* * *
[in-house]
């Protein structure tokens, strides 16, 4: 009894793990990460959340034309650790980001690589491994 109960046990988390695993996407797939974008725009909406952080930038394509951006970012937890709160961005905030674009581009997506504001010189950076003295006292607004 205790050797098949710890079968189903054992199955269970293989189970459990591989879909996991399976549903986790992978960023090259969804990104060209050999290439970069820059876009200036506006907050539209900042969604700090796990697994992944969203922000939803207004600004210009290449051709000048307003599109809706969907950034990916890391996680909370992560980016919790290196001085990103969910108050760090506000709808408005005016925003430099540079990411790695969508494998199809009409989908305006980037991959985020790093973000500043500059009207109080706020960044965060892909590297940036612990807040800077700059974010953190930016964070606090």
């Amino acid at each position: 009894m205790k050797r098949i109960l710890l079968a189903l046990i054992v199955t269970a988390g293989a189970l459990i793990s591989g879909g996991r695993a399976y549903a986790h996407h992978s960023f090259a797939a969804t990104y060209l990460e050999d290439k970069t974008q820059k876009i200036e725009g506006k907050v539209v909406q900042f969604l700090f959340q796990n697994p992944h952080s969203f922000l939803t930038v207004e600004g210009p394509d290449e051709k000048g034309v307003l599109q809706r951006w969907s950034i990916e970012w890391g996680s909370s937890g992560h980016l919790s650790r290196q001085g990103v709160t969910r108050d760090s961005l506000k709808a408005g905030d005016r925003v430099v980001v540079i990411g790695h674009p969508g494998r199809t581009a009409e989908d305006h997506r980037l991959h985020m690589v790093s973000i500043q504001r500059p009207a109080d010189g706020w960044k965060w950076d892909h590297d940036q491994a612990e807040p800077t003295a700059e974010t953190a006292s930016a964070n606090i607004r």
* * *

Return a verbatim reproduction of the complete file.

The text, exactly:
[in-house]
């Protein structure tokens, strides 16, 4: 009894793990990460959340034309650790980001690589491994 109960046990988390695993996407797939974008725009909406952080930038394509951006970012937890709160961005905030674009581009997506504001010189950076003295006292607004 205790050797098949710890079968189903054992199955269970293989189970459990591989879909996991399976549903986790992978960023090259969804990104060209050999290439970069820059876009200036506006907050539209900042969604700090796990697994992944969203922000939803207004600004210009290449051709000048307003599109809706969907950034990916890391996680909370992560980016919790290196001085990103969910108050760090506000709808408005005016925003430099540079990411790695969508494998199809009409989908305006980037991959985020790093973000500043500059009207109080706020960044965060892909590297940036612990807040800077700059974010953190930016964070606090």
């Amino acid at each position: 009894m205790k050797r098949i109960l710890l079968a189903l046990i054992v199955t269970a988390g293989a189970l459990i793990s591989g879909g996991r695993a399976y549903a986790h996407h992978s960023f090259a797939a969804t990104y060209l990460e050999d290439k970069t974008q820059k876009i200036e725009g506006k907050v539209v909406q900042f969604l700090f959340q796990n697994p992944h952080s969203f922000l939803t930038v207004e600004g210009p394509d290449e051709k000048g034309v307003l599109q809706r951006w969907s950034i990916e970012w890391g996680s909370s937890g992560h980016l919790s650790r290196q001085g990103v709160t969910r108050d760090s961005l506000k709808a408005g905030d005016r925003v430099v980001v540079i990411g790695h674009p969508g494998r199809t581009a009409e989908d305006h997506r980037l991959h985020m690589v790093s973000i500043q504001r500059p009207a109080d010189g706020w960044k965060w950076d892909h590297d940036q491994a612990e807040p800077t003295a700059e974010t953190a006292s930016a964070n606090i607004r």